We made it!

Thirty-six hours after we left the apartment in Monrovia, we arrived at the lake in Hot Springs Sunday evening! It was a good trip – Flavia did fine, we made all of our connections, and our luggage arrived – hip hip hooray! We are thrilled to be home with a very tough tour behind us. We made some good friends there, though, and learned a heck of a lot.

Saying goodbye was hard! I had lunch with my CDC colleague Denise on Sunday, then we had sundowners on the roof with other co-workers Theresa and Ginger. Monday night we finally had dinner with Steve K from INL after two years of saying we needed to get together – what a nice guy. Tuesday night, Matthew and I had dinner with contacts from the Ministry of Foreign Affairs, two ladies I like very much.

Saying goodbye to our coworkers — especially local staff — was particularly hard. With fellow officers, you’re likely to cross paths again, but with local staff, you will probably never see them again. John’s staff threw him a huge surprise party Friday morning in the atrium. They had the Ambassador call him in for a “meeting” with the DCM, then they walked him downstairs where probably 200 of his staff and other co-workers were waiting. They made signs, not only to say they would miss him, but also some of his favorite sayings he used in the office. Then the music started: “Don’t Cry for me Argentina” but with re-written lyrics that related to his work. It was hysterical and so very touching that they had gone to those lengths to let him know how much they admired him and enjoyed working with them (he has a staff of 250). From gardeners to accountants, they came out in force to say goodbye. The Ambassador also made remarks – it was all lovely!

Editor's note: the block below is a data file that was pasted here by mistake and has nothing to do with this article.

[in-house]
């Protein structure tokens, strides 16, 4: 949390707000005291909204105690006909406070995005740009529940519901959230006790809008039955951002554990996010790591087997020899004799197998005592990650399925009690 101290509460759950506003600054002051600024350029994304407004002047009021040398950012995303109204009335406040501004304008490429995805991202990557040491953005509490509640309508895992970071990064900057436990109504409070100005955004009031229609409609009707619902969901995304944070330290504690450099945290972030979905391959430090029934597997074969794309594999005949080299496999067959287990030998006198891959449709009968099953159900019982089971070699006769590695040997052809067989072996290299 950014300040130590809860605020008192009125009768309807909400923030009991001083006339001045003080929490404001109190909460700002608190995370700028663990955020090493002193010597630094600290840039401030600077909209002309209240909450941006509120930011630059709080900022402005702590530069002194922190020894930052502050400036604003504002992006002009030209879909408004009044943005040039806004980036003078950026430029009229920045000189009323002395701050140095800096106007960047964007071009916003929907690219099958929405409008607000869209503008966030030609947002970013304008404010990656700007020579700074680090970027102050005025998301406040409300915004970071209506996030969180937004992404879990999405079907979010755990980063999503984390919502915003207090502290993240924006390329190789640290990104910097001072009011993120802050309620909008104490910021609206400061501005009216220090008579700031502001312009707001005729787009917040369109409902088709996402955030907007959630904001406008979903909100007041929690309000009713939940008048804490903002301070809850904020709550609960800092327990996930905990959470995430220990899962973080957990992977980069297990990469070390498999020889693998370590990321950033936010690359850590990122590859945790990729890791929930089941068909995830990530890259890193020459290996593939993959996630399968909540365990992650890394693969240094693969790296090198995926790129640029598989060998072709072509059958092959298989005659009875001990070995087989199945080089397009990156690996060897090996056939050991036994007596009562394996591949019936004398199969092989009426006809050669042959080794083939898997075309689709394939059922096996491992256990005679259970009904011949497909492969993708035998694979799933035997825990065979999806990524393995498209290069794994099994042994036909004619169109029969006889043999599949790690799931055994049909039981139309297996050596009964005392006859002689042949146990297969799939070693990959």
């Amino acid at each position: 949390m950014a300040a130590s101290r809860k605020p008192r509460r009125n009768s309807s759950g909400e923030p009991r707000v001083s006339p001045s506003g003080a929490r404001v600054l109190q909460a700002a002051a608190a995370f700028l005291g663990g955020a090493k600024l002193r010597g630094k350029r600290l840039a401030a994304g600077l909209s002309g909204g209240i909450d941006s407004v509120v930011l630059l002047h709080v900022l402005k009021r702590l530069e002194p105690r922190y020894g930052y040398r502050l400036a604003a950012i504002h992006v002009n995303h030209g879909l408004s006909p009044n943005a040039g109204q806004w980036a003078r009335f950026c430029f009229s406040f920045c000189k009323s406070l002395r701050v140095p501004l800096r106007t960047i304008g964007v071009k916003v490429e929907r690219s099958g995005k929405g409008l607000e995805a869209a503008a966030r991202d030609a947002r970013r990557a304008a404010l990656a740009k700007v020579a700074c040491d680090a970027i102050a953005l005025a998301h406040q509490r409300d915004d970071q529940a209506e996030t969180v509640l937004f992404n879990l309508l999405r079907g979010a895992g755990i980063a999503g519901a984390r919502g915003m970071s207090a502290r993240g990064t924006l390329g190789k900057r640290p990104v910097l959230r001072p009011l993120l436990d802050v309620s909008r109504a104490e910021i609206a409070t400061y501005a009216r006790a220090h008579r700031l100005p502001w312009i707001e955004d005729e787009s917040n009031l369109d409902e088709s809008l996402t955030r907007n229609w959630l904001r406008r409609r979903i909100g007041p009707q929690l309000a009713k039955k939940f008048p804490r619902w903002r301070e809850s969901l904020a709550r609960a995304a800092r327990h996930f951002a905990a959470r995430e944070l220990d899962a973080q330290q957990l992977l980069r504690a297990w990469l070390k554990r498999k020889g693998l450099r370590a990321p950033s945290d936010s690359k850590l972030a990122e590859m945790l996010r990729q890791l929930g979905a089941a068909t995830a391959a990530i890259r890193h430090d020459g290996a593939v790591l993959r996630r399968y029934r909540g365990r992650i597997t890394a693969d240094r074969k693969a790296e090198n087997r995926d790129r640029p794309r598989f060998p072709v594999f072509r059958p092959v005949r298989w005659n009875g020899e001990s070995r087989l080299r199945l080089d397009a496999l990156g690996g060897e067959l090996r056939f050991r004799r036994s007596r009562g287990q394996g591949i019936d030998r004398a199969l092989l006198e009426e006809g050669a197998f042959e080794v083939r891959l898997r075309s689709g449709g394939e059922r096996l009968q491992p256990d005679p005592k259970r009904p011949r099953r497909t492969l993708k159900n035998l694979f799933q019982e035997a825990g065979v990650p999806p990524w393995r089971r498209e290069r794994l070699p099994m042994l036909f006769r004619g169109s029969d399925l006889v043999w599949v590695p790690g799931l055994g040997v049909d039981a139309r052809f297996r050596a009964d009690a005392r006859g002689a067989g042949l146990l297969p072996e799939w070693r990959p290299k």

My staff and I said our goodbyes on a much smaller scale and it was exactly what I wanted. We had a time to reflect on our year — and I wasn’t the only one who cried. I hired all but one of the seven, and this was the first time they’ve seen the officer rotation.

We also did some fun “photo shoots” with our IT guy Derek as photographer. We wanted a photo with the “Crippen Children” to put in the plaque they gave us, and I wanted a group shot with the consular staff. Here are the ones with the Crippen Children:

Back row: Norah, Kabineh, Alpha, Nico, Trypheana, James. Front: Anita and the fabulous Sedia

And my great consular team:

Back row: Alpha, Abel, Luc, Anita, Trypheana, Nico Front row: Mike, James, Kabineh, Matthew

A silly one

And our last evening in Monrovia:

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